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Wind power development slows down in North Dakota

We’ve gotten used to seeing giant wind turbine blades moving across the state. And we’ve been watching the ever-changing landscape as those new wind farms pop up.

But the pace might be slowing down rapidly.

Many power companies were rushing to get new wind projects online by the end of 2010.

And they did. Now that it`s 2011, the demand for continued wind farm developments is down all across the nation.

The blades at this 64-tower wind farm near Baldwin, N.D., started turning less than a month ago. But it’s one of the last ones that Basin Electric will be involved in building for several years.

“We’ve kind of reached our plateau for wind energy development, actually all of our energy development,” said Daryl Hill with Basing Electric Power Cooperative. “At this point we have enough to meet our needs for the next several years.”

The cooperative`s members passed a resolution several years ago saying that by 2010, Basin Electric had to provide 10 percent of its power from renewable resources.

“We have met that goal, and we did meet that goal by the end of 2010,” said Hill.

Other wind companies were rushing to build projects by 2010 for another reason: it marked the end of a national energy tax credit program.

“It’s a national market issue right now,” said Paul Lucy, director of the North Dakota Economic Development Division. ” If you look at the stats put out by the American Wind Energy Association, depending upon which quarter of the year you look at, they’ve seen a decline in the installation of wind power, wind generation farms anywhere from 50 to 70 percent.”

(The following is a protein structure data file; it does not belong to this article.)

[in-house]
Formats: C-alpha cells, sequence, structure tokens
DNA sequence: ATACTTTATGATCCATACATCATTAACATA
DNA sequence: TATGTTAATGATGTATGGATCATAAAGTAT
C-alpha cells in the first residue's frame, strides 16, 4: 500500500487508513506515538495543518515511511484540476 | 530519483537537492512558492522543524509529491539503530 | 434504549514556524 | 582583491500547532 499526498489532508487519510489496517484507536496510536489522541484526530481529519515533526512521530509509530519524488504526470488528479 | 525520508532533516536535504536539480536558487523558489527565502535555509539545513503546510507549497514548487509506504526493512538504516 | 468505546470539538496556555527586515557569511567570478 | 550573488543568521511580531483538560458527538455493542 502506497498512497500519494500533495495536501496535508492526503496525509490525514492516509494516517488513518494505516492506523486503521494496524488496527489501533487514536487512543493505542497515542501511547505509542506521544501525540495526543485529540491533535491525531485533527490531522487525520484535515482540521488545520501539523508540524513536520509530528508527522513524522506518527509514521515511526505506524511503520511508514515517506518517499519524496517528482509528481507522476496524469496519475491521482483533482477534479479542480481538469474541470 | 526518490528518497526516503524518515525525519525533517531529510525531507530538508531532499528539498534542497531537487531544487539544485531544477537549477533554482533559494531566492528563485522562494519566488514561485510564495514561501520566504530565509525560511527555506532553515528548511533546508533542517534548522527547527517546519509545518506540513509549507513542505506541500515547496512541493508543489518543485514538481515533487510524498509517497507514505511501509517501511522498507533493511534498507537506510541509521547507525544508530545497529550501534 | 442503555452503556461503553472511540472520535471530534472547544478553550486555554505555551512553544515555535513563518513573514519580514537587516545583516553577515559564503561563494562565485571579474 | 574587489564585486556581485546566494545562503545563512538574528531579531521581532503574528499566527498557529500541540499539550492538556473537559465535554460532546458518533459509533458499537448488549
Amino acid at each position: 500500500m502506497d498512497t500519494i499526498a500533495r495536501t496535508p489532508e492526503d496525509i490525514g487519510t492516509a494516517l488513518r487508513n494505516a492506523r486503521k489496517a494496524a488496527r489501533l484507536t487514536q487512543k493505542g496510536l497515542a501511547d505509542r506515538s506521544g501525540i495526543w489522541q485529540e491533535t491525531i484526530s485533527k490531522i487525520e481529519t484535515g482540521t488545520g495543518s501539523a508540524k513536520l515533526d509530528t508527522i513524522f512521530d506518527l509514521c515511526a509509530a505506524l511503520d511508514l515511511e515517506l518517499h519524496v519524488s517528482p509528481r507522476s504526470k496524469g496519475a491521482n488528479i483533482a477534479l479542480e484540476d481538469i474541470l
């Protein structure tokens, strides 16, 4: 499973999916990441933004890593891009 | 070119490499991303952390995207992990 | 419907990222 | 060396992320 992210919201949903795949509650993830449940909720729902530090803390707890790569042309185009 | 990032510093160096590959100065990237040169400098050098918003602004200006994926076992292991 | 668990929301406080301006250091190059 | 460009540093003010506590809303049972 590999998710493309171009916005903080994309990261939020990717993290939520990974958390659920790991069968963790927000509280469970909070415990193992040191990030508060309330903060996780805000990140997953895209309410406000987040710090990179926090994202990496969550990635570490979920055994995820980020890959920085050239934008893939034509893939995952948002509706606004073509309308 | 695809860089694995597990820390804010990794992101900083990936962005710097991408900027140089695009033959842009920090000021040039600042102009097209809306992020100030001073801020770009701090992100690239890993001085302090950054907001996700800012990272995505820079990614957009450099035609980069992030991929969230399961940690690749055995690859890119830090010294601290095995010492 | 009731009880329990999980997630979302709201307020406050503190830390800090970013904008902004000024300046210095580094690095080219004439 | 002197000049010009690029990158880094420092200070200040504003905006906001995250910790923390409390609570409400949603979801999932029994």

There is no federal energy policy, and Lucy says until there is, there’s no telling when the market for wind power will pick back up.

“Without an energy policy, we have some uncertainty in the industry, which creates an unstable business environment,” added Lucy. “Utilities then become less eager to enter in to those power purchase agreements.”

Without that demand, wind farm equipment manufacturing companies throughout the country, including North Dakota, have been laying off employees.

But Lucy says there are still a number of farms under construction in the state and more than 6,000 megawatts of wind energy proposed if the demand for that power comes back.

Another obstacle for wind farms is a lack of transmission lines. Lucy says a federal energy policy would also help address that issue.